Sat in Atul Gawande's keynote at APIC this morning. His focus was on the role of infection control, and he of course discussed in-depth the checklist movement and how it can be applied even beyond infection control. Presented his experience as he followed Brigham and Women's IP Debbie Yokoe around to see the hospital through the eyes of an infection preventionist. Some highlights from the keynote:
1. The role of an infection preventionist shouldn't be an "infection control cop". Contrasted against the Semmelweis approach of berating clinicians and providing constant reminders.
2. The people who are most careful in the operating room are often those who are the least careful outside the operating room - cited his own experience when his own patient picked up MRSA.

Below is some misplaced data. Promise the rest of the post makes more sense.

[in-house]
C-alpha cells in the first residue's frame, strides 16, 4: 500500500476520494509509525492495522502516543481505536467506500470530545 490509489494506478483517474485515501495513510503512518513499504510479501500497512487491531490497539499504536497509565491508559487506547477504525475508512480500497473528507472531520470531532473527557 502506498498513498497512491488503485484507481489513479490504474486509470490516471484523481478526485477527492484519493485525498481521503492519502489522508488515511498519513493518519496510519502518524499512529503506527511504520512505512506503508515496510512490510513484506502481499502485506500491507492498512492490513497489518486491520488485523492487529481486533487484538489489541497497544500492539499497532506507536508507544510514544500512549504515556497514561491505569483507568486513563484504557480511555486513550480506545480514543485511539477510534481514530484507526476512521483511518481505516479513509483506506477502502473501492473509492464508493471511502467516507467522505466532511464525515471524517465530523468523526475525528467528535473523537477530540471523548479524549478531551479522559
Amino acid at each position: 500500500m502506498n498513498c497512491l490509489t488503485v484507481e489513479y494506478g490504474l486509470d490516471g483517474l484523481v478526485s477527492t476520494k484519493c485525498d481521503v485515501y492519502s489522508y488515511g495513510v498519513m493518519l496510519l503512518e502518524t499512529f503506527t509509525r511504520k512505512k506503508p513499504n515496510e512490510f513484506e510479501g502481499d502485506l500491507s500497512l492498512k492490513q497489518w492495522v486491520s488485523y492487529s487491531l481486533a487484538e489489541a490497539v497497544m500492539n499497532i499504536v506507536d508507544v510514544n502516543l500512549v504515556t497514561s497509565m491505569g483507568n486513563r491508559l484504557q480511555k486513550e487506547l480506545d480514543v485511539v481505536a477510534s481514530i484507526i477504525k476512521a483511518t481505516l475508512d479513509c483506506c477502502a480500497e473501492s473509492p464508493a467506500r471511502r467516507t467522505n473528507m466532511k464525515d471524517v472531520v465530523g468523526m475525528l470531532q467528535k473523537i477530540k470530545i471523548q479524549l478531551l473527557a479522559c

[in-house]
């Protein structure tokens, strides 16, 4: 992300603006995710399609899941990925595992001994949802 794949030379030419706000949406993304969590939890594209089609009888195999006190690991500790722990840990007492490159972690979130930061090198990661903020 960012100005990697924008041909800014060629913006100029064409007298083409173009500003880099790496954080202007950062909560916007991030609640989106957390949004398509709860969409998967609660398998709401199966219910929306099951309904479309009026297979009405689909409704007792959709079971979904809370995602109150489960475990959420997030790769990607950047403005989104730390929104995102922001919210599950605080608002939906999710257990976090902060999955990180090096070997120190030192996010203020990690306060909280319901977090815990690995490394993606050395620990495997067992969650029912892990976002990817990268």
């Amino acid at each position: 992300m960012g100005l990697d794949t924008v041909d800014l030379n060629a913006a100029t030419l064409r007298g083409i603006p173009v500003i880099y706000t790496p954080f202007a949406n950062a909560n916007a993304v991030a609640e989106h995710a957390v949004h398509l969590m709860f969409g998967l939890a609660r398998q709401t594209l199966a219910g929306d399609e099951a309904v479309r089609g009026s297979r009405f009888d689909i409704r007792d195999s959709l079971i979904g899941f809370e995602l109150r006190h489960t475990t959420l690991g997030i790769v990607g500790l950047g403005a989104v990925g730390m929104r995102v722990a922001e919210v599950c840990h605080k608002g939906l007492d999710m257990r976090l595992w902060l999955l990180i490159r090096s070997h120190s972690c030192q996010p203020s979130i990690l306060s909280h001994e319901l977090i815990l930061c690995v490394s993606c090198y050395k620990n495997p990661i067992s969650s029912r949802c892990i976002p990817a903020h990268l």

3. Because primary care and life expectancy is improving globally, more surgical procedures will occur, and there will be more opportunities for surgical site infections.
4. Described the checklist creation process. It is an involved process that can require up to 50 iterations before a usable checklist is developed. Goals are to create a checklist that can be executed quickly and is simple to understand. Implementing a checklist is "more than dropping a sheet of paper in the operating room."
5. Only 25% of hospitals in the US are currently using the checklist (I'm assuming he's talking about the surgery checklist). Washington state implemented it statewide and achieved reduction of infections by 25%.